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pp. 57-95

Strongly influenced by the philosophical classics and vigorously insisting on their common-law rights, the Americans who participated in the Revolution of 1776 and adopted the Bill of Rights held the individual right to have and use arms against tyranny to be fundamental. British firearms control policies that had been originally established ...

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CHAPTER 4: ANTEBELLUM INTERPRETATIONS

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pp. 96-116

In the period of American history extending from the adoption of the Constitution to the War between the States, the act of keeping and bearing arms was treated as a virtually unquestioned right of each individual citizen. The fundamental right to have arms was based, in part, on the political lessons of the Revolutionary experience. “None but an ...

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CHAPTER 5: FREEDMEN, FIREARMS, AND THE FOURTEENTH AMENDMENT

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pp. 117-172

After the conclusion of the War Between the States, judicial commentators continued to interpret the Second Amendment as protection of an individual right from both state and federal infringement. The right to keep and bear arms and other freedoms in the Bill of Rights were viewed as common-law rights explicitly protected by the ...

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CHAPTER 6: THE SUPREME COURT SPEAKS

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pp. 173-201

In Cummings v. Missouri(1867)1 the Supreme Court held that a state’s test oath was unconstitutional as a bill of attainder and ex post facto law. Analyzing civil rights protected by the Constitution, the Court stated: ...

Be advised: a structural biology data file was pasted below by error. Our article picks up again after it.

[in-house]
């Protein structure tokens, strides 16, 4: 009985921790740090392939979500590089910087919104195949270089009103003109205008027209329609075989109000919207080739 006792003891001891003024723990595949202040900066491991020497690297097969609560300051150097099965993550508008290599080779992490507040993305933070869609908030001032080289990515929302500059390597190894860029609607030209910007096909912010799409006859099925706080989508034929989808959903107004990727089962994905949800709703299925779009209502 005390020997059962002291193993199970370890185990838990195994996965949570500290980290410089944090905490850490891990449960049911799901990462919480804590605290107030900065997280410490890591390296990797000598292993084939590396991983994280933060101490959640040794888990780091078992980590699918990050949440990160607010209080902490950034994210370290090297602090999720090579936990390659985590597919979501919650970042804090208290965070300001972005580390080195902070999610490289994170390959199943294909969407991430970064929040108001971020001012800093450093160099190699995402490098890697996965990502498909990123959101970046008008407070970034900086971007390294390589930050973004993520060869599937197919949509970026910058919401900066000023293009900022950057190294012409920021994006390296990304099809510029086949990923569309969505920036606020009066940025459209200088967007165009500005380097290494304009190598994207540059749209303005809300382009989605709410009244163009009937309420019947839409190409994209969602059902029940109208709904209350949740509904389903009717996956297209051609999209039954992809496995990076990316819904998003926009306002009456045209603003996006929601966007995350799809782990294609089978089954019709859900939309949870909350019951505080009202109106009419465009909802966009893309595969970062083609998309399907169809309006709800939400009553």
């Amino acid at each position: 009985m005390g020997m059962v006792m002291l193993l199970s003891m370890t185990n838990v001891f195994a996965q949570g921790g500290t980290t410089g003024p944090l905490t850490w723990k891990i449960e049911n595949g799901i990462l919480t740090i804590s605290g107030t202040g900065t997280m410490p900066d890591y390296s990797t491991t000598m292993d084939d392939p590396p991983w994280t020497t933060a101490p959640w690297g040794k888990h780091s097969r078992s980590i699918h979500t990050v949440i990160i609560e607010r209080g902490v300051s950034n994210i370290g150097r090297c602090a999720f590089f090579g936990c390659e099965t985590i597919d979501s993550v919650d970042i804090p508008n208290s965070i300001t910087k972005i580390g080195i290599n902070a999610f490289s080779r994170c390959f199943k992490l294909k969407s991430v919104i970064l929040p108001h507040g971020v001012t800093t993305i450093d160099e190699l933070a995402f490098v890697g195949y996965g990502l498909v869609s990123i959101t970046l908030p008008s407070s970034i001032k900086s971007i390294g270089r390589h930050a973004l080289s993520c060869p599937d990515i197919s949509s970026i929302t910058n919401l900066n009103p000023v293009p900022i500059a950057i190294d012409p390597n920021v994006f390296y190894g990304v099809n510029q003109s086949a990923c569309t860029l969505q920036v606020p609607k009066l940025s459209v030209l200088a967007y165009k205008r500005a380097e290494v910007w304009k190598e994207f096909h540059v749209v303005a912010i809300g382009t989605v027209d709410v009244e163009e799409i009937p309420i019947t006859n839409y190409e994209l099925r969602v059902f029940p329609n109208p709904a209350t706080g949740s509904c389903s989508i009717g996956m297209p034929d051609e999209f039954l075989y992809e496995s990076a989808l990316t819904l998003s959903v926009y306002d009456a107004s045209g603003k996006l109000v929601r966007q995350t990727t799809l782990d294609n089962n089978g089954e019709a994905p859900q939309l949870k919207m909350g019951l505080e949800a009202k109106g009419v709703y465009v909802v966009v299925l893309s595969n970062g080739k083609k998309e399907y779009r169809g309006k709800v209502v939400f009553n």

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CHAPTER 7: STATE AND FEDERAL JUDICIAL DECISIONS

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pp. 202-217

For over a century now since Reconstruction, state courts have rendered comprehensive analyses and a large number of opinions involving the nature of the right to keep and bear arms, more so than have the U.S. Supreme Court and the lower federal courts combined. ...

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Afterword: Public Policy and the Right to Keep and Bear Arms

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pp. 219-224

"Our War of the Revolution was, in good measure, fought as a protest against standing armies. Moreover, it was fought largely with a civilian army, the militia,” wrote Earl Warren in The Bill of Rights and The Military (1962).1 Warren’s remark came ...

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Update to the New Edition

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pp. 225-231

This book originally appeared in the aftermath of the unprecedented handgun ban passed by Morton Grove, Illinois, which the U.S. Court of Appeals for the Seventh Circuit upheld in 1982 on the basis that the Second Amendment did not protect individual possession ...

Notes

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pp. 233-299

Index

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pp. 301-312

Back Cover

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p. 338-338


E-ISBN-13: 9780826352996
Print-ISBN-13: 9780826352989

Page Count: 336
Publication Year: 2013

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Subject Headings

  • Firearms -- Law and legislation -- United States.